Sandy: Story-Review Sagas

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The workday was officially over, and I'd just gotten on the highway for the hour-plus commute home when my cell phone rang. I looked at the incoming number, and it was hunter/jumper trainer Steven Weiss, with whom I was working on a story, "Better Distances with the Medium Pace," for the July 2011 issue. We were in the final stages of getting the story ready for print, so I knew Steve was calling to review the photos and captions I'd sent him earlier that day. I also knew he was going to be extremely busy over the next two weeks with horse shows at his home base, Old Salem Farm in New York, so getting this last review ASAP was critical. I answered and told Steve I'd call him back in five minutes. I snaked my car through bumper-to-bumper traffic toward the nearest exit and into the parking lot of an office park. Sifting through my briefcase on the passenger seat, I pulled out a pencil and a draft of the story and called Steve back. As I balanced the manuscript on the steering wheel, Steve gave me a few minor changes. After about 10 minutes, we said goodbye and the story was ready for proofreading. As I headed back to the highway, I could feel myself begin to relax. To ensure accuracy, we send every article to the appropriate featured expert to review. For training stories, they also approve the photos. Things get interesting because trainers, we all know, don't have 9-5 jobs, so sometimes tracking them down can be challenging. Are they at home or a show? Are they in the US or Europe? Did they even get the email? Questions like that are always on my mind throughout the production life of a story, but they become big, blaring neon signs the closer we get to deadline. So if a trainer calls, no matter where I am or what time it is, I try to be available. A month earlier on a Friday afternoon, for instance, I had just finished working on the final story of George Morris' nine-part series. As our usual procedure, I faxed a draft to his Florida home for him to review and left a message on his cell phone alerting him to its arrival. The next morning, I woke to two messages from George on my home and cell phones. The calls had come in around 10 the night before when I had been fast asleep. (Yes, I live such an exciting life that I'm often in bed by 9 on a Friday night.) In his voice mail, George said he was giving a clinic in Colorado over the weekend and could I fax the story to his hotel. I was just about to call George back when he called me to make sure I got his message. Thankfully my 2-year-old daughter was happily engrossed in feeding her Cheerios to our black lab, so there the background din was at a minimum. I'd fortunately brought a copy of the story home with me. Unfortunately, my home fax was broken, so my daughter and I headed to the nearest Staples, where I faxed the story and phoned George's hotel just to make sure it arrived. The next morning, my phone rang at about 7, and the caller ID showed it was George. My daughter, however, was being extremely boisterous so I didn't dare answer the phone. George left a message saying he'd be heading to the clinic soon, but he wanted to go over the story. In a hurry, I plunked my daughter on my sleeping husband and shut myself in our home office to call George back. We reviewed his changes and chatted a little bit about his upcoming schedule. As I hung up the phone, I again breathed a sigh of relief. Another story review done?and I hadn't even changed out of my pajamas for this one! To read a sample of the weekly training schedule Steven Weiss gives his students, click here. For stories about the George Morris Training Sessions, click here.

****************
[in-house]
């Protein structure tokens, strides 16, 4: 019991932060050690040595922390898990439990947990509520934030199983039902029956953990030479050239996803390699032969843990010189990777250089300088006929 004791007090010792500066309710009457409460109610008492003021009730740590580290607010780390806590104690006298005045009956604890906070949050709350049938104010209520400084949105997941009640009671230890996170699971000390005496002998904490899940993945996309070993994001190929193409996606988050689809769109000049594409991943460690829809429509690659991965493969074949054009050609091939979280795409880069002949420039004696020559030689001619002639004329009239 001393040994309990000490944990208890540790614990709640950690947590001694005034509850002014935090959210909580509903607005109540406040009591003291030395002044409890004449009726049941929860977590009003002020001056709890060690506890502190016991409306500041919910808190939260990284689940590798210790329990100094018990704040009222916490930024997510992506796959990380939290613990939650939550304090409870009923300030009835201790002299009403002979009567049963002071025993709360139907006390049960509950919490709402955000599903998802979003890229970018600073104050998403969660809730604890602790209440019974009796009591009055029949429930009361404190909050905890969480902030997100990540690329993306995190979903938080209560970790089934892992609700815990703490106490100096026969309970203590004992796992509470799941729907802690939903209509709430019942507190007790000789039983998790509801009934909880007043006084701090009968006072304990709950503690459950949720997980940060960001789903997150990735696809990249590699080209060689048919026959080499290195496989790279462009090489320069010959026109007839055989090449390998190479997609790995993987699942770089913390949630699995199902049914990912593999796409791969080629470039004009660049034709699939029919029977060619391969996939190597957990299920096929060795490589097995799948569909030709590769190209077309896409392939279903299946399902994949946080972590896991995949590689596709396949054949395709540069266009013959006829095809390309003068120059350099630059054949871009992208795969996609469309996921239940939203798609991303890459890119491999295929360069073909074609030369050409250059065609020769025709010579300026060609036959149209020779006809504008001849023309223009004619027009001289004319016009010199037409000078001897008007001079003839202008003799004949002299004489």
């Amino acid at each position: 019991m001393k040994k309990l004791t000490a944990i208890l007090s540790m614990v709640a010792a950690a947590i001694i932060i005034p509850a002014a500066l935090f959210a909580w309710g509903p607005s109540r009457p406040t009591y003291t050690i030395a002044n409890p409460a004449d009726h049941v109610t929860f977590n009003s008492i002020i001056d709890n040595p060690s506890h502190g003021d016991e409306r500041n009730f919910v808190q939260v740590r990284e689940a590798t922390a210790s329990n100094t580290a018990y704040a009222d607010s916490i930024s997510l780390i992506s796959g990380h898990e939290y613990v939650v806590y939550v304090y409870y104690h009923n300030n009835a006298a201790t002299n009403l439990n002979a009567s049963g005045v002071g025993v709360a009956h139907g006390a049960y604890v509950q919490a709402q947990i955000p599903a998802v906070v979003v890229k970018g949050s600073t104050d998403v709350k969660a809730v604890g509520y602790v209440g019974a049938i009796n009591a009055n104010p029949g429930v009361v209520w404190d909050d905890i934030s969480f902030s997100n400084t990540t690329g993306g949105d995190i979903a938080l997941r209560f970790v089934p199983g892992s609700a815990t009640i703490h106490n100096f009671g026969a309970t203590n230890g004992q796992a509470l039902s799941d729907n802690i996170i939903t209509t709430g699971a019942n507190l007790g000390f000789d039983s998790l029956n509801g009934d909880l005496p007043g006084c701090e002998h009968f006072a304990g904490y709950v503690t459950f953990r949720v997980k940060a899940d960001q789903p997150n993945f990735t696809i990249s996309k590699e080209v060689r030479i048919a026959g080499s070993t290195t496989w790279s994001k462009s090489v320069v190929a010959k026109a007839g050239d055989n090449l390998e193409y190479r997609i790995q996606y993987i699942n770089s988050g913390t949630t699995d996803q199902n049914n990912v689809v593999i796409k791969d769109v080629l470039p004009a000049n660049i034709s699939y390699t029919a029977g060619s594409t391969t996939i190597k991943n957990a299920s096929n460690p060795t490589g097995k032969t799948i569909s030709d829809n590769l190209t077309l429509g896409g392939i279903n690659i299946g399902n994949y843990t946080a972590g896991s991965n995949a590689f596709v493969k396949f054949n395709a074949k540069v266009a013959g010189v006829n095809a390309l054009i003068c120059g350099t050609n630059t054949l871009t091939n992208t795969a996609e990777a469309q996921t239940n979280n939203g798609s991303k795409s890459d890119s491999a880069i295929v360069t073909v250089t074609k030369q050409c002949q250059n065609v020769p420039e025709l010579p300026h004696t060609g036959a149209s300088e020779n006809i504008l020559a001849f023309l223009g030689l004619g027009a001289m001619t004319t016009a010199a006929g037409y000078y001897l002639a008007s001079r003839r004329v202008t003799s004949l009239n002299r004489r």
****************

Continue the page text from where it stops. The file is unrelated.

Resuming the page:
Steven Weiss' article in Editor Sandy Oliynyk's mobile office (car) awaiting review. ?Sandra Oliynyk

Steven Weiss' article in Editor Sandy Oliynyk's mobile office (car) awaiting review. ?Sandra Oliynyk

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